https://youtu.be/6OHs6CamTrQ





    Ski
     
    • Helpful x 1
  5. KenC

    KenC Active Member

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    Replace the one tire. When you eventually replace the set, keep the one newest as a backup.
     
    • Disagree x 1
  6. Need

    Need Active Member

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    I have patched our Model X tires 2 times and Model 3 one time at our local Les Schwab. They know how to cut the foam out and patch them. But also there are tons and tons of Tesla in the area.. so I think by now they are very good at it. And they did it every time for free!
     
  7. chumanji9

    chumanji9 Member

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    Thanks for the suggestion and ideas. I ended up replacing just the one damage tire. Big-O-Tire, had to order it...and it was deliver the next day. I think I would probably replace these with tires without the foam when they wear out. I only have 5k miles on my car...so it would be a while, and that is also why I decided to just replace the one damage tire. When I gave it to Sears, they seem to be aware of the foam inside and mentioned it takes a long time. Hearing that and being a big box store, I assume it was all good. My guess, they probably didn't clean the foam off good enough for the patch.
     
  8. Wennfred

    Wennfred Supporting Member

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    #8 Wennfred, Oct 9, 2019
    Last edited: Oct 9, 2019
    A lot of people don’t know this but Discount Tires will plug it for free and they do a good job or you can go to Autozone and get the plug kit and plug it yourself.

    I keep a Flat tire Plug kit with a jack and jack pads for issues like this in the trunk.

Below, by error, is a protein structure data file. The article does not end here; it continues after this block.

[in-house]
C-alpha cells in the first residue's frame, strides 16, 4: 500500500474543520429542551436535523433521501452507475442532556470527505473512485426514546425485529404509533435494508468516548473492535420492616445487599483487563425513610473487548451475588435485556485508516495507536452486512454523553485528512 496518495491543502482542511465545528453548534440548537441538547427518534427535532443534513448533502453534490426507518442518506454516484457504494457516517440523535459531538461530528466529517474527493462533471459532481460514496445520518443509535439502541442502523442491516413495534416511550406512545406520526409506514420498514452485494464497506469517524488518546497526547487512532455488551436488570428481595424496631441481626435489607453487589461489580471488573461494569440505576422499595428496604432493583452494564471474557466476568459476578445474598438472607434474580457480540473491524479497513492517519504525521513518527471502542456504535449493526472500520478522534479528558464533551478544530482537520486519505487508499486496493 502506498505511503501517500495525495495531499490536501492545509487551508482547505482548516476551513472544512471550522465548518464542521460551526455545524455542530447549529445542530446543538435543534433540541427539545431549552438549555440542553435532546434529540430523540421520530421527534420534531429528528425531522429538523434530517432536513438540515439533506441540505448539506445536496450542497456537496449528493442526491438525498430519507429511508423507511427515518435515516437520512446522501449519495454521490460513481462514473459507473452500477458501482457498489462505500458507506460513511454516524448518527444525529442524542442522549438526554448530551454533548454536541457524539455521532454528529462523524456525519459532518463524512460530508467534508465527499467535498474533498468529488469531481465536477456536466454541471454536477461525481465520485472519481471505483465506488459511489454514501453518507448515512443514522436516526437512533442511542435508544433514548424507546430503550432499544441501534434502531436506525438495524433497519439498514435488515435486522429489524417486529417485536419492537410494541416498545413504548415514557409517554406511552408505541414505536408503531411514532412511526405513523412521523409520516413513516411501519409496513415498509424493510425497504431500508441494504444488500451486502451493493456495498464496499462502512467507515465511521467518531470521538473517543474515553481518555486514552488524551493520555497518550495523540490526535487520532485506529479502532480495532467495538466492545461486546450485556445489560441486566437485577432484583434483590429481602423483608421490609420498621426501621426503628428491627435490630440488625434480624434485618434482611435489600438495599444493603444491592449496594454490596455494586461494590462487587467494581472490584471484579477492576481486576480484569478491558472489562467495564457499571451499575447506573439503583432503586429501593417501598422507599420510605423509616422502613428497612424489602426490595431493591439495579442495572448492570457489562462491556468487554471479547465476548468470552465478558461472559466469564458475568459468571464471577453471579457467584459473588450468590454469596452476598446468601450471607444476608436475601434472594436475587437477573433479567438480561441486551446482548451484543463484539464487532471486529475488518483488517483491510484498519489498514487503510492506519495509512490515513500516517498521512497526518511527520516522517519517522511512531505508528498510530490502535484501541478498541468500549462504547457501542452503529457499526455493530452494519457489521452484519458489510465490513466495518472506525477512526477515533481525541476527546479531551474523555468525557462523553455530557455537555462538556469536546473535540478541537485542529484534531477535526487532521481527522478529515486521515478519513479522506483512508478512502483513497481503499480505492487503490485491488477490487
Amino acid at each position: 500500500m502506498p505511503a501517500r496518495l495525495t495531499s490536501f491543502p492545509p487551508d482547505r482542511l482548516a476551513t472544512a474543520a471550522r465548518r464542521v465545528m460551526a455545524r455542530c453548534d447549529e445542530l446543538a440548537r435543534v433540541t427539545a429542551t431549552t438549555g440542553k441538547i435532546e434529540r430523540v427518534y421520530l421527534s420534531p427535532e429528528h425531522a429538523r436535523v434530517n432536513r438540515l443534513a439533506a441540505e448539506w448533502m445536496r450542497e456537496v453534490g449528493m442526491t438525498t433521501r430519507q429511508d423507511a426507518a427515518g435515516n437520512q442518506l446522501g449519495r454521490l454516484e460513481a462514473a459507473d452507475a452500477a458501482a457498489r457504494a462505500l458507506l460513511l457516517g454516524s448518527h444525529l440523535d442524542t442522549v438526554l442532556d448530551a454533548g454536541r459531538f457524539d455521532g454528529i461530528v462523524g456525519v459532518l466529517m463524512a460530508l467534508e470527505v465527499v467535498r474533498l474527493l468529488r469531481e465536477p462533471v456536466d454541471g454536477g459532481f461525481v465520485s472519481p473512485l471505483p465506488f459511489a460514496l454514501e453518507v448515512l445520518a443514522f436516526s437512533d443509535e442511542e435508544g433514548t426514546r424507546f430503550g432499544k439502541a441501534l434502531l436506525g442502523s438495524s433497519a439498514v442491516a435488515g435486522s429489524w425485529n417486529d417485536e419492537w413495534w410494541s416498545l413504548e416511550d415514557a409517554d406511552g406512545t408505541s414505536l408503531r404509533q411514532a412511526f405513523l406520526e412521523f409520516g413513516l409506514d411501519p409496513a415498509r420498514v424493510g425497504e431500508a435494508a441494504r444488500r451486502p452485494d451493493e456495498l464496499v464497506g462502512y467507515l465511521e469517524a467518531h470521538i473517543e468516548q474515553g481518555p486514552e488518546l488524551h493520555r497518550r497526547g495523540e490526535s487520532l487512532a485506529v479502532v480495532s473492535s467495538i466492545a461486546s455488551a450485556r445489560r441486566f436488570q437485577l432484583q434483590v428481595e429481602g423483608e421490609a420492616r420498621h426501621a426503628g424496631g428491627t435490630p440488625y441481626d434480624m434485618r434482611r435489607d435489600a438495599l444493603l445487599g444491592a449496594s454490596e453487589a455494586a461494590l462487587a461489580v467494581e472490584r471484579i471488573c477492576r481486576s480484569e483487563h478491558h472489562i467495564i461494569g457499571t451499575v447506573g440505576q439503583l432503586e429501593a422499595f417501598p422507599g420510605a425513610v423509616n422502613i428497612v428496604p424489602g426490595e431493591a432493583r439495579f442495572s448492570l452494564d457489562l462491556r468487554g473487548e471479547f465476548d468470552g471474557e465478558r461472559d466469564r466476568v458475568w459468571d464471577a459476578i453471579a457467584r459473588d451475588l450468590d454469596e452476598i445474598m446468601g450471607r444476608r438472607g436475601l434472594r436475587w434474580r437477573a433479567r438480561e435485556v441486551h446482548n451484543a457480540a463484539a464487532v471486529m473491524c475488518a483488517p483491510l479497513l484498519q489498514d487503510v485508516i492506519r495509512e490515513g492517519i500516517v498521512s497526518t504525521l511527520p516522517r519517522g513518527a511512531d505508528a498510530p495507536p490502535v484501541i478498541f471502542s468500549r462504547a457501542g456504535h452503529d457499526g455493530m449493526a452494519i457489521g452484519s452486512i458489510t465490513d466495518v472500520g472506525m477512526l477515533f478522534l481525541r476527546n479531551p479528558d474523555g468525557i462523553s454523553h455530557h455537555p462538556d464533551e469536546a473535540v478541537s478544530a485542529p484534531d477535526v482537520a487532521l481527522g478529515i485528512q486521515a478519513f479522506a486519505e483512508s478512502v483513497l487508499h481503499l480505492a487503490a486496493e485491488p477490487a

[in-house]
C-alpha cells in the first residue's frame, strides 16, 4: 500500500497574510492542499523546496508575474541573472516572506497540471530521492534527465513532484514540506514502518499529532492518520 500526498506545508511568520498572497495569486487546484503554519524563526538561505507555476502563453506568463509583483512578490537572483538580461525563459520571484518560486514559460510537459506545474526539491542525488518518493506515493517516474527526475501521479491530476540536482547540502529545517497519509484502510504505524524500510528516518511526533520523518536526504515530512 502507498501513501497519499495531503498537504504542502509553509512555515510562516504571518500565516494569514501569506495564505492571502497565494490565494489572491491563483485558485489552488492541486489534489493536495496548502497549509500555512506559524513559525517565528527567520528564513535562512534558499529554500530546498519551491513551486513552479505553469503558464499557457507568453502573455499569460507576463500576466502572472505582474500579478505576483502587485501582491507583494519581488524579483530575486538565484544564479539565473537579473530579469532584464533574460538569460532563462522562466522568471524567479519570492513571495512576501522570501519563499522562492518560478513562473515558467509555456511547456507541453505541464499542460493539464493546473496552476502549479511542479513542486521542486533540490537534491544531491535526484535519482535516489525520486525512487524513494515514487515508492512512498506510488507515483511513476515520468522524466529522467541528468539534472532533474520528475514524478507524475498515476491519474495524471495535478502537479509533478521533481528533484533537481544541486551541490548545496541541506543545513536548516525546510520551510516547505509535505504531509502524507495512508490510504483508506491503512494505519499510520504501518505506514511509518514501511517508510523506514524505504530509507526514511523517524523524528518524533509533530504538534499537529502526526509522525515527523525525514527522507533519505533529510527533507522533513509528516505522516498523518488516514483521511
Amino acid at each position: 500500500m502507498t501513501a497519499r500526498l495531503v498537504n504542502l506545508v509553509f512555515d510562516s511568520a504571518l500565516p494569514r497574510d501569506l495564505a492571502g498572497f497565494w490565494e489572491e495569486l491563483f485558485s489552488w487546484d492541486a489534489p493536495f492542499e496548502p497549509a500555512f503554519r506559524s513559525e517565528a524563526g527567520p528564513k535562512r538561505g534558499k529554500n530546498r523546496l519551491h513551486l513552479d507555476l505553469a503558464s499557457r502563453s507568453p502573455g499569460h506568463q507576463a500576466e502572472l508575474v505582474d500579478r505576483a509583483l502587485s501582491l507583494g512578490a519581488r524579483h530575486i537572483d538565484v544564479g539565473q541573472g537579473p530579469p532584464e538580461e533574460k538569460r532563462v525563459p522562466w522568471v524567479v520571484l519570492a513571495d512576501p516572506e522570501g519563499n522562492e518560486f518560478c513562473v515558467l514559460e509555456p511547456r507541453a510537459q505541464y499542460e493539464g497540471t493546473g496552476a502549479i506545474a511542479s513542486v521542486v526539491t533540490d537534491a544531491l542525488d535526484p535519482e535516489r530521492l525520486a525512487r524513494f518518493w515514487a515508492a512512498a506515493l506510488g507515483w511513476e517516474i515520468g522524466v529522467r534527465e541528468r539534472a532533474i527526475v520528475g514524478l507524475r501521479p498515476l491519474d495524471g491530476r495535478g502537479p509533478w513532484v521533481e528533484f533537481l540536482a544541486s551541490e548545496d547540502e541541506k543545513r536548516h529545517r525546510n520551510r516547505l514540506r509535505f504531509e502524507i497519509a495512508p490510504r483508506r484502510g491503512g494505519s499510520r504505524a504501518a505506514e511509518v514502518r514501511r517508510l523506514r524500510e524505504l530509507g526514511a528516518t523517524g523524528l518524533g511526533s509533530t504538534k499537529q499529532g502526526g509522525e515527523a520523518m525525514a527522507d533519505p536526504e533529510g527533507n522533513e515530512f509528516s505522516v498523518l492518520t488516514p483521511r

One last thing, make sure you check the torque on those wheels, the Sears at UTC years ago did a job on a friends car, when he got in the road his wheels just came off.. on ramp onto the 805 freeway.

    Fred

    F4611241-6EFA-4F1E-9044-A311403BD4D9.jpeg
     
  9. N54TT

    N54TT Member

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    I just want to clarify something. You most certainly CAN buy tesla spec tires from TireRack. Same exact OE tires.

    https://www.tirerack.com/tires/TireSearchResults.jsp?tireIndex=0&autoMake=Tesla&autoYear=2018&autoModel=Model+3+Performance&autoModClar=Performance+Brakes&width=235/&ratio=35&diameter=20&sortCode=59853&skipOver=true&minSpeedRating=V&minLoadRating=XL

    scroll down and you will see several different ps4s tires...one of which says TO tesla, Acoustic tech.
     
  10. Thp3

    Thp3 Member

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    It seems like it would be important to have foam tires on both sides of the axel. If your new tire does not have foam, you will have trouble since the weights of the two tires are quite different. If it does have foam, then you are ok.
     
  11. Wennfred

    Wennfred Supporting Member

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    How much does this foam actually weigh? Also I read somewhere here and I might be wrong that the newer Model 3 no longer come with Foam.

    Fred